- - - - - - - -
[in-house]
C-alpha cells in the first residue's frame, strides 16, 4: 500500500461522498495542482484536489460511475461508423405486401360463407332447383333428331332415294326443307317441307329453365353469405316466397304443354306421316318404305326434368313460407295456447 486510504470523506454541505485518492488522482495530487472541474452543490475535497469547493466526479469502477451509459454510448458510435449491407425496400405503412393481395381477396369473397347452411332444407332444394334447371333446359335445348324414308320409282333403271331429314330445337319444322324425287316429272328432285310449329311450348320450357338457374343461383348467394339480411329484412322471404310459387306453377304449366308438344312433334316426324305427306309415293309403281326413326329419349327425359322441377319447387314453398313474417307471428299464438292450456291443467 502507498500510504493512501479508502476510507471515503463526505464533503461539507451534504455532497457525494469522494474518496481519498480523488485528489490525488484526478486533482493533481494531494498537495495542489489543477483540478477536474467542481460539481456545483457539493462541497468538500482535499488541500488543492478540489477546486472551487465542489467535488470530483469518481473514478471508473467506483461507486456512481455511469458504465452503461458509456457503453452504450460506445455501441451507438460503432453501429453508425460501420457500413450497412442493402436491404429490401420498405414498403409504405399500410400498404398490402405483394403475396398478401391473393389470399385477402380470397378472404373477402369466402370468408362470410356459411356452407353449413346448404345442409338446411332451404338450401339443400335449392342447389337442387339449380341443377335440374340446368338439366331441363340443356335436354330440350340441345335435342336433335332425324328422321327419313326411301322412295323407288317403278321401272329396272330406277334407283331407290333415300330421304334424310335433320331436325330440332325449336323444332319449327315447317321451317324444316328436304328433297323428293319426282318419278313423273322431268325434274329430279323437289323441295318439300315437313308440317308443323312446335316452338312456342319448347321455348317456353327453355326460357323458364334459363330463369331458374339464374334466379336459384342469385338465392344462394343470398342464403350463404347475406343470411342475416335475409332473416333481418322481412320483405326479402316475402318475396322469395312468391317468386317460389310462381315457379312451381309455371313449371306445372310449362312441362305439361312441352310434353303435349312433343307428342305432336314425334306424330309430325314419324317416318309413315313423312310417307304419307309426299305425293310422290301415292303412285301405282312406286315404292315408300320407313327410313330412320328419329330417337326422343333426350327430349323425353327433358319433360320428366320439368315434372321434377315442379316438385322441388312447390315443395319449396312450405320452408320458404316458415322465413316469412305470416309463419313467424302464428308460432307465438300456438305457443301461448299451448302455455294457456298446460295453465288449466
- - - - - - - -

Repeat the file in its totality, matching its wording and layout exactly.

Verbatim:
[in-house]
C-alpha cells in the first residue's frame, strides 16, 4: 500500500461522498495542482484536489460511475461508423405486401360463407332447383333428331332415294326443307317441307329453365353469405316466397304443354306421316318404305326434368313460407295456447 486510504470523506454541505485518492488522482495530487472541474452543490475535497469547493466526479469502477451509459454510448458510435449491407425496400405503412393481395381477396369473397347452411332444407332444394334447371333446359335445348324414308320409282333403271331429314330445337319444322324425287316429272328432285310449329311450348320450357338457374343461383348467394339480411329484412322471404310459387306453377304449366308438344312433334316426324305427306309415293309403281326413326329419349327425359322441377319447387314453398313474417307471428299464438292450456291443467 502507498500510504493512501479508502476510507471515503463526505464533503461539507451534504455532497457525494469522494474518496481519498480523488485528489490525488484526478486533482493533481494531494498537495495542489489543477483540478477536474467542481460539481456545483457539493462541497468538500482535499488541500488543492478540489477546486472551487465542489467535488470530483469518481473514478471508473467506483461507486456512481455511469458504465452503461458509456457503453452504450460506445455501441451507438460503432453501429453508425460501420457500413450497412442493402436491404429490401420498405414498403409504405399500410400498404398490402405483394403475396398478401391473393389470399385477402380470397378472404373477402369466402370468408362470410356459411356452407353449413346448404345442409338446411332451404338450401339443400335449392342447389337442387339449380341443377335440374340446368338439366331441363340443356335436354330440350340441345335435342336433335332425324328422321327419313326411301322412295323407288317403278321401272329396272330406277334407283331407290333415300330421304334424310335433320331436325330440332325449336323444332319449327315447317321451317324444316328436304328433297323428293319426282318419278313423273322431268325434274329430279323437289323441295318439300315437313308440317308443323312446335316452338312456342319448347321455348317456353327453355326460357323458364334459363330463369331458374339464374334466379336459384342469385338465392344462394343470398342464403350463404347475406343470411342475416335475409332473416333481418322481412320483405326479402316475402318475396322469395312468391317468386317460389310462381315457379312451381309455371313449371306445372310449362312441362305439361312441352310434353303435349312433343307428342305432336314425334306424330309430325314419324317416318309413315313423312310417307304419307309426299305425293310422290301415292303412285301405282312406286315404292315408300320407313327410313330412320328419329330417337326422343333426350327430349323425353327433358319433360320428366320439368315434372321434377315442379316438385322441388312447390315443395319449396312450405320452408320458404316458415322465413316469412305470416309463419313467424302464428308460432307465438300456438305457443301461448299451448302455455294457456298446460295453465288449466